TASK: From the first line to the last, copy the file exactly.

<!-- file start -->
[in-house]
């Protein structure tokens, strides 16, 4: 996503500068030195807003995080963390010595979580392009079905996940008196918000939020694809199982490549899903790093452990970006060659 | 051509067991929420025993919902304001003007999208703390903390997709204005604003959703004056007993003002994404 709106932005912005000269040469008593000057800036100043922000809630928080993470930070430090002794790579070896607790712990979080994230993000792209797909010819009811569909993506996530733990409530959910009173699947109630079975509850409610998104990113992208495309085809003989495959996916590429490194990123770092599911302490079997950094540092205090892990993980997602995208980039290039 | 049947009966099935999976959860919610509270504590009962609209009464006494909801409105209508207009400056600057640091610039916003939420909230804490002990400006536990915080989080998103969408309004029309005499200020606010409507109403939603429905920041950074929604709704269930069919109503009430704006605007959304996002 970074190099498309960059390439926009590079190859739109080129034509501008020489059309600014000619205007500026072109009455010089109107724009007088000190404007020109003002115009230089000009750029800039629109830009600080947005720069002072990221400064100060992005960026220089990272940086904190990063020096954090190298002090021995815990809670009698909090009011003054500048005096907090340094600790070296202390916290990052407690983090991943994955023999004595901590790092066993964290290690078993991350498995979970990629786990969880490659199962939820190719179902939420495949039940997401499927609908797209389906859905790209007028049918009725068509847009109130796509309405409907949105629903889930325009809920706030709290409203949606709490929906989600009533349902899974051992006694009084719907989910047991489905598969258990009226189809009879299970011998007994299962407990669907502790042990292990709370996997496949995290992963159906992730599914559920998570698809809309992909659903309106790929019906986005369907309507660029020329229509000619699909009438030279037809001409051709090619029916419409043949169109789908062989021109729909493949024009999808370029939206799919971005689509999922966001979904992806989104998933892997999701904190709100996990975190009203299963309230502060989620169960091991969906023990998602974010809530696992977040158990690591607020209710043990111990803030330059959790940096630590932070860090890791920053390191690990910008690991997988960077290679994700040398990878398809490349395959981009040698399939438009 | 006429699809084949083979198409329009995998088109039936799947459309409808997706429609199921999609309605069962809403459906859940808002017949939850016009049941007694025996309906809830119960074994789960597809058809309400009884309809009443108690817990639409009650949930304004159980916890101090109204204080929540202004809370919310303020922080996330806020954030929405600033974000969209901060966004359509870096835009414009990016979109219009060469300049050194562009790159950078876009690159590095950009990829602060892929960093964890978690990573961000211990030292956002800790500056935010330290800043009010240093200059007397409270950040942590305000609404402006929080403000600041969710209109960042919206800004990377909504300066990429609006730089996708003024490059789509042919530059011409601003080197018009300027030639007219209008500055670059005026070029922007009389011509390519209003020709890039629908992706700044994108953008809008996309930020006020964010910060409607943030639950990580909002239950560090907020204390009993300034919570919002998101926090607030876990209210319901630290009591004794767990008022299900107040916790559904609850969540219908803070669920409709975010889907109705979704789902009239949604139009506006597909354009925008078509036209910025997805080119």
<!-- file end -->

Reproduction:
[in-house]
């Protein structure tokens, strides 16, 4: 996503500068030195807003995080963390010595979580392009079905996940008196918000939020694809199982490549899903790093452990970006060659 | 051509067991929420025993919902304001003007999208703390903390997709204005604003959703004056007993003002994404 709106932005912005000269040469008593000057800036100043922000809630928080993470930070430090002794790579070896607790712990979080994230993000792209797909010819009811569909993506996530733990409530959910009173699947109630079975509850409610998104990113992208495309085809003989495959996916590429490194990123770092599911302490079997950094540092205090892990993980997602995208980039290039 | 049947009966099935999976959860919610509270504590009962609209009464006494909801409105209508207009400056600057640091610039916003939420909230804490002990400006536990915080989080998103969408309004029309005499200020606010409507109403939603429905920041950074929604709704269930069919109503009430704006605007959304996002 970074190099498309960059390439926009590079190859739109080129034509501008020489059309600014000619205007500026072109009455010089109107724009007088000190404007020109003002115009230089000009750029800039629109830009600080947005720069002072990221400064100060992005960026220089990272940086904190990063020096954090190298002090021995815990809670009698909090009011003054500048005096907090340094600790070296202390916290990052407690983090991943994955023999004595901590790092066993964290290690078993991350498995979970990629786990969880490659199962939820190719179902939420495949039940997401499927609908797209389906859905790209007028049918009725068509847009109130796509309405409907949105629903889930325009809920706030709290409203949606709490929906989600009533349902899974051992006694009084719907989910047991489905598969258990009226189809009879299970011998007994299962407990669907502790042990292990709370996997496949995290992963159906992730599914559920998570698809809309992909659903309106790929019906986005369907309507660029020329229509000619699909009438030279037809001409051709090619029916419409043949169109789908062989021109729909493949024009999808370029939206799919971005689509999922966001979904992806989104998933892997999701904190709100996990975190009203299963309230502060989620169960091991969906023990998602974010809530696992977040158990690591607020209710043990111990803030330059959790940096630590932070860090890791920053390191690990910008690991997988960077290679994700040398990878398809490349395959981009040698399939438009 | 006429699809084949083979198409329009995998088109039936799947459309409808997706429609199921999609309605069962809403459906859940808002017949939850016009049941007694025996309906809830119960074994789960597809058809309400009884309809009443108690817990639409009650949930304004159980916890101090109204204080929540202004809370919310303020922080996330806020954030929405600033974000969209901060966004359509870096835009414009990016979109219009060469300049050194562009790159950078876009690159590095950009990829602060892929960093964890978690990573961000211990030292956002800790500056935010330290800043009010240093200059007397409270950040942590305000609404402006929080403000600041969710209109960042919206800004990377909504300066990429609006730089996708003024490059789509042919530059011409601003080197018009300027030639007219209008500055670059005026070029922007009389011509390519209003020709890039629908992706700044994108953008809008996309930020006020964010910060409607943030639950990580909002239950560090907020204390009993300034919570919002998101926090607030876990209210319901630290009591004794767990008022299900107040916790559904609850969540219908803070669920409709975010889907109705979704789902009239949604139009506006597909354009925008078509036209910025997805080119």